WhatsApp has taken the world by storm. Smartphone use is growing by leaps and bounds and communication between people has increased tremendously because of this app. You can see the young using this mode of communication at railway stations, airports and restaurants. Dating couples now rarely gaze into each other’s eyes. They gaze into their mobile phones, instead.
Is WhatsApp really a revolutionary mode of communication or is it a prelude to the destruction of all forms of communication? Humankind differs from the rest of the animal world because of its unique capacity to communicate using language. However, communication before the WhatsApp revolution was not confined to speech alone. For lessons in communication, one needs to take a relook at the animal world.
The mode of communication which occurs in the animal world is predominantly non-verbal communication. This communication occurs at several levels — visual expression, olfactory methods, touch, thermal, electric (rare) and finally the auditory mode of communication.
Visual expression is indubitably one of the most important communication methods after speech. The eyes convey the complete gamut of emotions, ranging from anger to love. Eye expressions convey powerful thoughts and emotions, often far more than what speech would convey. The dilatation of the pupils and the rate of blinking are also important non-verbal cues.
American anthropologist Ray Birdwhistell coined the term ‘kinesics’. He objected to the term ‘body language’ on the grounds that it was inaccurate and improper to use as a definition. Body language includes gestures and facial expressions. Watching a person move his or her body during speech may communicate far more than the words themselves.
Olfaction, or the sense of smell, is the oldest method of communication. Do humans communicate using the sense of smell? A study published in the journal ‘Psychological Science’ showed that the sweat smells differently when a person is disgusted than when he/she is afraid. It was also seen that people who smelt the sweat reacted differently; people who smelt the sweat of fear developed fear and those who smelt the sweat from a person who was disgusted began to get disgusted themselves.
It is now known that chemicals called pheromones are present in human sweat. One of the chemicals is androstadienone, which is a male hormone present in sweat. This hormone is known to powerfully influence a woman’s mood, sexual inclination and even regulate the menstrual cycle.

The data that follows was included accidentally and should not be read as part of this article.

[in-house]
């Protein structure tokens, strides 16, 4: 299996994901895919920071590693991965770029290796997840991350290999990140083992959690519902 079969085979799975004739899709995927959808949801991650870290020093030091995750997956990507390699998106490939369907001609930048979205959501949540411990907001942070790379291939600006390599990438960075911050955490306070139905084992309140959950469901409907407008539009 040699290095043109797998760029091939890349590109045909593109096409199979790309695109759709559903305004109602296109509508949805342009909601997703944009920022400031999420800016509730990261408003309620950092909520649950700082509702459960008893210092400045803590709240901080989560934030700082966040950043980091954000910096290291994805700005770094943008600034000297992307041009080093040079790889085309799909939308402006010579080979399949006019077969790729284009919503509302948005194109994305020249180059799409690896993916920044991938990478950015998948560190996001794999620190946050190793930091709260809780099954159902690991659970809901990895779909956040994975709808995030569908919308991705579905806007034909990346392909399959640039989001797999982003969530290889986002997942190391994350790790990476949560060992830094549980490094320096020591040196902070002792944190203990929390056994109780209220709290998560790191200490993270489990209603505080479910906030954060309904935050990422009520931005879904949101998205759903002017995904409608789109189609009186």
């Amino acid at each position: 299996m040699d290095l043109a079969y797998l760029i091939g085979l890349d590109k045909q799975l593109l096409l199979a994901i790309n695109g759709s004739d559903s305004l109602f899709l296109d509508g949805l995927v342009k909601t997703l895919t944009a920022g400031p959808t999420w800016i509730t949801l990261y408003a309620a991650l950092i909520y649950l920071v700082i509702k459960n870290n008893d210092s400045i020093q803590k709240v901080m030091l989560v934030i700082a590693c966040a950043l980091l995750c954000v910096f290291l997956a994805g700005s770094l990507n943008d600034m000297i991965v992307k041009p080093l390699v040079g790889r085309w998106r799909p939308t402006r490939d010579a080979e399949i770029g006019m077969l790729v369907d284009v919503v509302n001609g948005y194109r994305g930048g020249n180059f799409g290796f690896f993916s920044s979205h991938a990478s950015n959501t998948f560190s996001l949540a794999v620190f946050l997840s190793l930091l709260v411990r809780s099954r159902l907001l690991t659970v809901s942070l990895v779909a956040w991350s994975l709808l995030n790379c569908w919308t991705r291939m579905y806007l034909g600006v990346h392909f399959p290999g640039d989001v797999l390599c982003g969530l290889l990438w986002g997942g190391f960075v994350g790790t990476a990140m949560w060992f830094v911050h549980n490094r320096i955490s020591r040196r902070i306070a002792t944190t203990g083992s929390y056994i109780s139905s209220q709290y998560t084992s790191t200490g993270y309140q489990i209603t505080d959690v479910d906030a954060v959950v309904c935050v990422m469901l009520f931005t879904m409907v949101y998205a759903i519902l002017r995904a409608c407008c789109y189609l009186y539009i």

Haptic communication, or the sense of touch, requires no description. It is well known that touch communicates distinct emotions such as anger, fear, happiness, sympathy, love and gratitude. In the animal world, haptic communication is extremely important. However, the importance of touch has not decreased in humans. Handshaking, kissing and high-fives are all methods of haptic communication. Striking, pushing and kicking are also modes of haptic communication which convey negative emotions.
It is estimated that the verbal form of communication accounts for only 7% of all communication between human beings. Physical non-verbal communication accounts for about 55% of communication and Paralanguage is believed to account for another 38%. The concept of Paralanguage is interesting. It refers to the way something is said rather than to what is actually said. Elements like voice quality, intonation, pitch, stress, emotion, tone and style of speaking all account for Paralanguage.
Is WhatsApp destroying all these alternative modes of communication? Perhaps it is. Schoolmates waiting together for a bus seem to prefer to play with their mobile phones than to communicate with each other. The art of intelligent conversation is dying primarily because people would rather focus on forwarding half-truths and outright lies than spending the same amount of time in a rational conversation.
On the other hand, WhatsApp certainly has its uses. WhatsApp is an extraordinarily useful tool when it comes to communication within small groups. In terms of flexibility with respect to time and location, WhatsApp is indeed a truly powerful tool.
This brings us back to the fundamental problem: Is WhatsApp a bane or a boon? If used properly for small-group communication, WhatsApp is an extraordinarily useful tool. However, the rampant use of this app, replacing the known modes of communication, may not be a very good idea.
Humanity would do well to remember that the modes of communication enumerated above have evolved over the last 3.5 billion evolutionary years. Communication is the key to social evolution. It is widely accepted that a lack of communication would mean a lack of social evolution. The consequences of this lack of social evolution still remain uncertain.
Like the internal combustion engine, plastics and antibiotics, will WhatsApp also enter into that dubious category of human inventions which are more a bane than a boon? Perhaps, at this point in time, it is too early to say how the pendulum will swing.
(The writer is Senior Consultant, Surgical Pathology and Molecular Diagnostics, Neuberg Anand Reference Laboratory, Bengaluru)